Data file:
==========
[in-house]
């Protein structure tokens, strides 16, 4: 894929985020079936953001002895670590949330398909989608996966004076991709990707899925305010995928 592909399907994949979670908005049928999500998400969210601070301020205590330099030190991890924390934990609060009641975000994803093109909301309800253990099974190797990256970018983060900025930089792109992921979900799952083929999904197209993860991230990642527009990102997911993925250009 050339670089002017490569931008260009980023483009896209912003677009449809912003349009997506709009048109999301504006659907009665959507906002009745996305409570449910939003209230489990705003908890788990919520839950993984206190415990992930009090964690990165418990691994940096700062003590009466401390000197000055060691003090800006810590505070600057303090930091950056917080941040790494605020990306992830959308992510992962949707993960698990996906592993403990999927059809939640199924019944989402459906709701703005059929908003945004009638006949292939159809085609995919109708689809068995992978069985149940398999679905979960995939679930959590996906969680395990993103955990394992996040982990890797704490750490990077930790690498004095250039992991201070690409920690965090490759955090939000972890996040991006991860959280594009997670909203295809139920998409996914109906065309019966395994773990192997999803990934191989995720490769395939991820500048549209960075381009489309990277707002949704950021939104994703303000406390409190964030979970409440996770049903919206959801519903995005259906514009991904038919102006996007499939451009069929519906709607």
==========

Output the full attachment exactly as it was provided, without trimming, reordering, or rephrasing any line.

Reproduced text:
[in-house]
């Protein structure tokens, strides 16, 4: 894929985020079936953001002895670590949330398909989608996966004076991709990707899925305010995928 592909399907994949979670908005049928999500998400969210601070301020205590330099030190991890924390934990609060009641975000994803093109909301309800253990099974190797990256970018983060900025930089792109992921979900799952083929999904197209993860991230990642527009990102997911993925250009 050339670089002017490569931008260009980023483009896209912003677009449809912003349009997506709009048109999301504006659907009665959507906002009745996305409570449910939003209230489990705003908890788990919520839950993984206190415990992930009090964690990165418990691994940096700062003590009466401390000197000055060691003090800006810590505070600057303090930091950056917080941040790494605020990306992830959308992510992962949707993960698990996906592993403990999927059809939640199924019944989402459906709701703005059929908003945004009638006949292939159809085609995919109708689809068995992978069985149940398999679905979960995939679930959590996906969680395990993103955990394992996040982990890797704490750490990077930790690498004095250039992991201070690409920690965090490759955090939000972890996040991006991860959280594009997670909203295809139920998409996914109906065309019966395994773990192997999803990934191989995720490769395939991820500048549209960075381009489309990277707002949704950021939104994703303000406390409190964030979970409440996770049903919206959801519903995005259906514009991904038919102006996007499939451009069929519906709607």